Cities / Towns Visited: 16
Countries Visited: 7
Steps Taken Today: 14,594
Steps Taken Around the World: 750,869
As the sun was barely rising up over the horizon, we rolled out of bed, grabbed our bags, checked out, and headed to the meeting point at the Centrum Hotel (the location of which we had scoped out the day before), to meet up with out G Adventures tour. Walking into the foyer, the space was packed with people and luggage, and it looked like there would be a few groups. After checking the display board we learnt that we would be in group three, out of the five groups of fifteen attending. We also learned that we had to register in order to attend (a fact that would have been nice to know prior to arriving in Turkey, but what can you do?), so we quickly hooked into the hotels wifi and filled in our details. Just when you wanted to be annoyed by the oversight of the tour company in regards to providing necessary information earlier, I couldn’t help but overhear two women speaking to one of the group leaders and realising that they had booked for the 2019 tour by mistake. After having made the trip out from Australia just for the tour, you really had to feel for them as they were told that all of the groups were full and there was no way to fit them in. They were stranded in a foreign country with no accommodation, and no way to get to or attend the dawn service; they quite understandably looked devastated. In the tour company’s defence though, it does say several times when you’re booking to make sure you have the correct year.
With all of the paperwork in order, we were funnelled off to our assigned buses. By bus I of course mean tiny minivan (somehow we had possibly been given the smallest of all of the vans), and we were crammed in shoulder to shoulder like sardines. With quite a few broad shouldered guys, it was uncomfortable to say the least. On top of this, some of our bags were put onto one of the other buses as they wouldn’t fit in ours; a fact we were only informed of after already beginning the journey. It’s fine though, we only had to be on the bus for…6 hours. As the van made its way through the old town, out of the city traffic, and into the countryside, there was one constant; the flags. There are Turkish flags hanging everywhere, and it is hard to find a line of sight that doesn’t have one in it. It is a kind of avid overt patriotism you rarely see in western Europe, and with the giant flags depicting the countries leader dotted around as well, there is something ever so slightly dictatorly about it. After stopping a couple of times for food and toilet breaks (lunch was cheap, but consisted of pointing at random things in a buffet to be served and hoping it wasn’t unpalatable, although we lucked out and managed to find a few decent dishes), we finally arrived at ANZAC Cove. We were stopping here today so that we would have a chance to explore the site before the Dawn Service.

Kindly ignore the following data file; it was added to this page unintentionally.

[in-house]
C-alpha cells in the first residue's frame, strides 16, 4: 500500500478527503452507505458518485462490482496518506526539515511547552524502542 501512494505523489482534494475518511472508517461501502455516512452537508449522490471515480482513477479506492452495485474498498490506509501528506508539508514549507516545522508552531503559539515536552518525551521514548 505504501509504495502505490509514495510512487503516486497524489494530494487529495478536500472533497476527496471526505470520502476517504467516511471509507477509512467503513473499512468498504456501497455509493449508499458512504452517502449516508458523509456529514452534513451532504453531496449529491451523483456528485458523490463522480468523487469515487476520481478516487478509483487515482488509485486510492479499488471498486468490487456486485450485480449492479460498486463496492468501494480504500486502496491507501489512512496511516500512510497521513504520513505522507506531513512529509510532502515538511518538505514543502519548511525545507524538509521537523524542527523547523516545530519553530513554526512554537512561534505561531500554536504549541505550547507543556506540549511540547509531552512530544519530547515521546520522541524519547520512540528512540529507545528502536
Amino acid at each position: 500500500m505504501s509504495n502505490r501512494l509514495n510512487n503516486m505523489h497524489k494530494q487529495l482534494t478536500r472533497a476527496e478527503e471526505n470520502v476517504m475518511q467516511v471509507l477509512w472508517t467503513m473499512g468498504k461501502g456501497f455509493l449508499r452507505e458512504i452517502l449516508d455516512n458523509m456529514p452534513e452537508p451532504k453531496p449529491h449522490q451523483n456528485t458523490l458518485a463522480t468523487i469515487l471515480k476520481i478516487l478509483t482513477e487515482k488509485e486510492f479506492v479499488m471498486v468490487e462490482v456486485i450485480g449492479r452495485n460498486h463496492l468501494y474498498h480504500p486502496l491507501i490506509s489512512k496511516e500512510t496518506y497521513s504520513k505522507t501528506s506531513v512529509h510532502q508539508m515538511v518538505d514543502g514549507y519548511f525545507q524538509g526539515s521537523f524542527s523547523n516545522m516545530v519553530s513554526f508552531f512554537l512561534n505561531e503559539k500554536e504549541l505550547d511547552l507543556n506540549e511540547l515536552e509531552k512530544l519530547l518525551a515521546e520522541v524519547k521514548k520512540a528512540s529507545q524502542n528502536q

On the trip, our guide Ilyas, had explained to us the events of World War I from the Turkish perspective, which was truly fascinating, especially seeing as its something that is most certainly not touched upon in the formal education of the average Australian. It was interesting to learn that Turkey (at that time it was the Ottoman empire) had never wanted to be a part of the war, but when the British began attacking them in the hopes of taking over Istanbul and thus controlling the Dardanelles and Bosporus Strait in order to get supplies to their ally Russia, they forced Turkey’s hand. The war ended up being a great catalyst for the country however, and from the fighting came a strong leader, Mustafa Ataturk, who, after the war, lead the revolution that resulted in the democracy of Turkey as we know it now. A silver lining to a bloody story. Another interesting nugget of information we were taught, was that although on paper 98% of Turkey’s population is Muslim, the reality is this number is based on the fact that their religion is put down automatically as Muslim on their national identity when their born, and rarely does anyone bother to change it, regardless of whether they are actually religious or not.